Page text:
MARGARET WARNER: And then, in Islamabad itself, for months they had been waging a kind of vigilante-style anti-vice campaign, is that right? And if so, why did the government tolerate that for so long?
SAMINA AHMED: That's exactly where the problem lies, since January, young students, women and men, have been conducting raids, occupying government offices, threatening citizens, kidnapping even policemen, and yet the government did nothing. Six months of this activity, and we see what happens now. It emboldened the militants' hand.
MARGARET WARNER: Mr. Abbas, back to you. What has been the public reaction, at least for the first six days of this standoff, when the Pakistan government and the military were taking a very tough line? And then do you have any early read or prediction on how the public will react to this rather bloody end to it?
HASSAN ABBAS: I think initially there was support among the people. They were saying that, though we may agree with some of the goals of this group of religious conservatives, but then they said that this is not the way to try to enforce their version through use of force, by kidnapping people, by going out, burning CDs of music, by threatening televisions not to telecast a certain show.
So there was a clear difference of opinion among a great majority of people saying that this is not the way. Media was also very critical of these militants. So, initially, there was support among the people.
But later on now that there are many casualties, I think public perception is changing. They're asking questions about the timing of this whole issue, why government avoided taking them on earlier on, and now, at this critical moment, when Musharraf is facing stiff resistance from opposition parties, when there is movement for the supreme issue of constitutions, what we call the independence of judiciary relating to the chief justice crisis, when all those issues were taking place in Pakistan, people are saying Musharraf wanted to divert the attention of people from those issues, and also he wanted to polish his image in the international market.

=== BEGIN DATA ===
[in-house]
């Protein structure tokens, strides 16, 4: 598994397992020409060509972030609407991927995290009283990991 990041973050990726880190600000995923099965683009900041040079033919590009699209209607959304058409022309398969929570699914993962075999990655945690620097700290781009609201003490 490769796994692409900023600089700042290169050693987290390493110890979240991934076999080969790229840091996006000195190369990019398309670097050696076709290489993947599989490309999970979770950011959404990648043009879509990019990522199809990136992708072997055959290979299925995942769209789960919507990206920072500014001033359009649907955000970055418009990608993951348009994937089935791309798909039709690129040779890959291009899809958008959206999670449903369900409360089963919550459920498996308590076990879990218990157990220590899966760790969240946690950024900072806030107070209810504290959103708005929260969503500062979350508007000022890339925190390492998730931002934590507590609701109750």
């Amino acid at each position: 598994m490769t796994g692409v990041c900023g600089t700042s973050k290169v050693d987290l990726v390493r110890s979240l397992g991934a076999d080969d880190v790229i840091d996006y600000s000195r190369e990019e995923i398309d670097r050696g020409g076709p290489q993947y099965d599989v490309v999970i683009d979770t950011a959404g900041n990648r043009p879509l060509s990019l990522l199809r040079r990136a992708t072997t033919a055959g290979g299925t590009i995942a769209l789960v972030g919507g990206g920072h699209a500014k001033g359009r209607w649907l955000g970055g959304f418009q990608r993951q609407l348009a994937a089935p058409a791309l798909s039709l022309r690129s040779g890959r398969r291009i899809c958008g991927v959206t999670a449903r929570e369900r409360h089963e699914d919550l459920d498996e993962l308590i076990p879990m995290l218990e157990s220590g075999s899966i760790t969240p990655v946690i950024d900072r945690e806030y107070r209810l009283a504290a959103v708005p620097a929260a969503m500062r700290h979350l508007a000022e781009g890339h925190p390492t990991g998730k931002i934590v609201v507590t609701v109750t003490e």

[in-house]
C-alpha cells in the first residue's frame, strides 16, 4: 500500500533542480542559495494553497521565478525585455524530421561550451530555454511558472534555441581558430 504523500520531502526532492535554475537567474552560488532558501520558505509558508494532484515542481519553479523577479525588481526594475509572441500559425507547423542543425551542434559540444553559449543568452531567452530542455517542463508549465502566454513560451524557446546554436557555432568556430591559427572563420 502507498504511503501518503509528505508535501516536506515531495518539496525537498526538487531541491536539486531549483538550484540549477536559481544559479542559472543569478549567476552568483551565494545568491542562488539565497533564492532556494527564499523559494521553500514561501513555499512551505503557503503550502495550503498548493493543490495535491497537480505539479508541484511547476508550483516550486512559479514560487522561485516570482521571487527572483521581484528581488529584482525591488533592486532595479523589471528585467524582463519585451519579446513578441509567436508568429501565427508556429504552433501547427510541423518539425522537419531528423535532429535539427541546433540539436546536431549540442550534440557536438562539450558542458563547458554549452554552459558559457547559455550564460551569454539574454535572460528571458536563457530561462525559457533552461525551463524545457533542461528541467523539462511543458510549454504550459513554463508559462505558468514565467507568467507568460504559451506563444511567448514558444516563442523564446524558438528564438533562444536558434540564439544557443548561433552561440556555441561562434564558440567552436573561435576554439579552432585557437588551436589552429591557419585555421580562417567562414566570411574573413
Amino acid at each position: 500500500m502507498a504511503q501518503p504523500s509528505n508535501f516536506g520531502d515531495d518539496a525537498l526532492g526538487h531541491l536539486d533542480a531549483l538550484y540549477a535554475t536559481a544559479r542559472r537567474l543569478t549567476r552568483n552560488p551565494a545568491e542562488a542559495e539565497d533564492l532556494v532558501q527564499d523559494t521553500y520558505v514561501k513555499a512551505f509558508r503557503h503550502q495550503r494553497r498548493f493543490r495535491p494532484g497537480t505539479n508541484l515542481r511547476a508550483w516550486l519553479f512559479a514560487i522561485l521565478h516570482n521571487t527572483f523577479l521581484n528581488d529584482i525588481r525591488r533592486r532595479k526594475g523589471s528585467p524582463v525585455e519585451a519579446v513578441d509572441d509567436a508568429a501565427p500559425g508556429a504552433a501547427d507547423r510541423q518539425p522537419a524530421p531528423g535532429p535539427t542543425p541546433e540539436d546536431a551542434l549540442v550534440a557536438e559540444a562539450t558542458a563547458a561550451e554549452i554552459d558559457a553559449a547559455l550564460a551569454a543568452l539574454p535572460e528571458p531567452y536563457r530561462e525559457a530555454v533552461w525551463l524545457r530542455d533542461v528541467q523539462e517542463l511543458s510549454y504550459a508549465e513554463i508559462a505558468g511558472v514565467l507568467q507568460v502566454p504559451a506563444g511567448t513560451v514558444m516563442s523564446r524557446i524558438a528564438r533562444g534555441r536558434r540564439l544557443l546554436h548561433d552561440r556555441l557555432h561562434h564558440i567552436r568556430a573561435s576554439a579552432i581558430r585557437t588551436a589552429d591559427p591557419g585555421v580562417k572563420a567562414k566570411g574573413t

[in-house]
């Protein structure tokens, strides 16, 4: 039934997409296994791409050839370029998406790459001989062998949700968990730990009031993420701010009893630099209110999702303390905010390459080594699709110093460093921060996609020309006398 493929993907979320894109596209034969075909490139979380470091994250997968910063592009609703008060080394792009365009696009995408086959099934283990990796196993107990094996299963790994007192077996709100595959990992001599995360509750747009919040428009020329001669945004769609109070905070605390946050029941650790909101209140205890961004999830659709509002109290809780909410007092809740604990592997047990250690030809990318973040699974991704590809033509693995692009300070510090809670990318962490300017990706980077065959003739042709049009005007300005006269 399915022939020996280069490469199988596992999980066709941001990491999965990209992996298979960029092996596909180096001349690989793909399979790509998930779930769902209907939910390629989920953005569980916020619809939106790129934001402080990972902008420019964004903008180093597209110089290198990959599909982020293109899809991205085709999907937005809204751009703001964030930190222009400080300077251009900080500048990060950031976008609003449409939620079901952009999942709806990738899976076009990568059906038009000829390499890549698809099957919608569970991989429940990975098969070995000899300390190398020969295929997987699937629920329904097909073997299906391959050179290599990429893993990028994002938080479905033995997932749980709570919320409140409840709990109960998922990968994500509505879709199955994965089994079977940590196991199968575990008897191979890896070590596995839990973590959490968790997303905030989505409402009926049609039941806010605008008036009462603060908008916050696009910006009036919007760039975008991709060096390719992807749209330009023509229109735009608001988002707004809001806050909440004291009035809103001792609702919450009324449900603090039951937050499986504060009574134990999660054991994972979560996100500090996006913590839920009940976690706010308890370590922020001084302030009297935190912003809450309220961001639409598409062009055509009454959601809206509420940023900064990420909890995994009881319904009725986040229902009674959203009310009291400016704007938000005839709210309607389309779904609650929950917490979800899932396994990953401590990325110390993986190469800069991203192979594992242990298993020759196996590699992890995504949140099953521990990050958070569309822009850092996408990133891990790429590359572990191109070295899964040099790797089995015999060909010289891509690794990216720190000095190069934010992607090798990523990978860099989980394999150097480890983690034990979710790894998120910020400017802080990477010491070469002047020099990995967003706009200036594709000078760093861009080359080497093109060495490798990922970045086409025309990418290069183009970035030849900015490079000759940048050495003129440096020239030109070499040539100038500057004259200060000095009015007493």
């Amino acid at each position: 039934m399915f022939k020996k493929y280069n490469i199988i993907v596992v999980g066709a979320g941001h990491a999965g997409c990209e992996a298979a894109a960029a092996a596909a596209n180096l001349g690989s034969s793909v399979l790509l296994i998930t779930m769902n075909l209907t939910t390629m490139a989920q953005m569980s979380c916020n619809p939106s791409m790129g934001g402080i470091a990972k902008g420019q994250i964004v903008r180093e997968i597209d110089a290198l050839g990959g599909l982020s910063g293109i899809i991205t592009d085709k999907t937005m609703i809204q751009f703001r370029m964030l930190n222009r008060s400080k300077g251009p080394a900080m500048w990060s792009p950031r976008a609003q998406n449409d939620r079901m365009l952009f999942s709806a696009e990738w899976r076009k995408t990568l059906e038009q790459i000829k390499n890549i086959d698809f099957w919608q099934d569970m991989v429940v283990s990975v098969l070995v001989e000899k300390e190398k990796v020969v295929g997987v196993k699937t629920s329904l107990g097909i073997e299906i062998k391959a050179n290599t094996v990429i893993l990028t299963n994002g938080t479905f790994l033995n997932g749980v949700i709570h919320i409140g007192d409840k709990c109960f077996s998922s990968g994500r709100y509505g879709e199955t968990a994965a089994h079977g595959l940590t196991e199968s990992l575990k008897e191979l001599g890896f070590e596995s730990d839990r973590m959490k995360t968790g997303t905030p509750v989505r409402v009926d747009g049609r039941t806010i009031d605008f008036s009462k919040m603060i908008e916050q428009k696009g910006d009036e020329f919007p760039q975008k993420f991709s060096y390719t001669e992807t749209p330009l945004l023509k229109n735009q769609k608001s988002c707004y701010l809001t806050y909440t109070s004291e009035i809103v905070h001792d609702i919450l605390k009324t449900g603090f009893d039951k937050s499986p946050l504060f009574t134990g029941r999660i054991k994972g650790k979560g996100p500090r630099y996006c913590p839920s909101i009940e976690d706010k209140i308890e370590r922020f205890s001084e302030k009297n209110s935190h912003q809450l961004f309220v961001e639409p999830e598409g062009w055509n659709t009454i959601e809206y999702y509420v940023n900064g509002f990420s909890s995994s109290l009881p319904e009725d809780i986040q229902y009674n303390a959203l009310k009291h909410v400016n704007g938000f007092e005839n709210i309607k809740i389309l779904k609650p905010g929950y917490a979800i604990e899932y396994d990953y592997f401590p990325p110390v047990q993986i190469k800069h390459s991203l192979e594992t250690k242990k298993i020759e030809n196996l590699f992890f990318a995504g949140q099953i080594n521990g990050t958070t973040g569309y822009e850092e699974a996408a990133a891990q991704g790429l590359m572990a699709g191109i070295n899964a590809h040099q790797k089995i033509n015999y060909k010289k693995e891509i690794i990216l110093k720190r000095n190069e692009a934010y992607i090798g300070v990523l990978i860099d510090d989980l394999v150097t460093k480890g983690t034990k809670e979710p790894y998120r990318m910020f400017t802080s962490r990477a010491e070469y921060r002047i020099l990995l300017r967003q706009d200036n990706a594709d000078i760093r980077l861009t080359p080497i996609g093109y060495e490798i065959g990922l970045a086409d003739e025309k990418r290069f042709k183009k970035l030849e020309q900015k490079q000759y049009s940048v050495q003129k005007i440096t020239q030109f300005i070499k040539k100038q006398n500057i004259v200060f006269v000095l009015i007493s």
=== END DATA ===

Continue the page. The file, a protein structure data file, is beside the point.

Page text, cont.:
So there's now growing skepticism that the government wanted to save women and children who were held hostage. But when the final toll has come out, there are about 100 people who are dead.
Two separate issues
MARGARET WARNER: Ms. Ahmed, what is your perception of whether, in fact, some of this criticism might be true, that the Pakistan government of government Musharraf decided that this was a politically advantageous and necessary time to finally confront this group?
SAMINA AHMED: There are two separate issues here. One is a pro-democracy movement led by moderate political parties, supported by the vast majority of the Pakistani population, all elements of civil society, including the media.
The standoff with the Lal Masjid, the radical madrassa and mosque, there, I think, the government had other compulsions, as well. Musharraf needs the support of the Islamist parties in election year. His opposition is moderate. And I think the hesitancy in taking action for six months was partly due to this political compulsion, not necessarily because Musharraf is trying to use this crisis and this bloody end to gain credibility in the international community. That's the end result, for sure.
MARGARET WARNER: So what do you think this will do for him or to him politically at home? Will this strengthen or weaken him?
SAMINA AHMED: It will undermine his legitimacy and his credibility. After all, this is what Musharraf has said all these years, that he alone can contain and eliminate militancy and extremism. And yet in the heart of the federal capital, you see a jihadi madrassa, with militants swarming the place, and the government does nothing for six months. This hasn't helped his image at all.
The American point of view
MARGARET WARNER: Hassan Abbas, of course, from the American point of view, what the Bush administration cares most about Pakistan is as a bulwark against Islamic extremists. What does this entire incident and the way it ended say about both the strength and the will of the Musharraf government to confront radicalism?
HASSAN ABBAS: I think, first of all, Washington will be quite satisfied with what Musharraf has done, but there is an increasing pressure on Musharraf from all sides. This is the worst of times for him, criticism, skepticism from all sides.
And this was not the most appropriate time from Musharraf's perspective. As Samina said, elections are expected in a few months. This is a very tense moment for Musharraf for his support within the military, within the intelligence services, and most importantly among the people. I think this crisis has created much more problems for Musharraf. And his stars were, I believe, already fading; now his very survival is at stake.
MARGARET WARNER: All right, Hassan Abbas and Samina Ahmed, thank you both.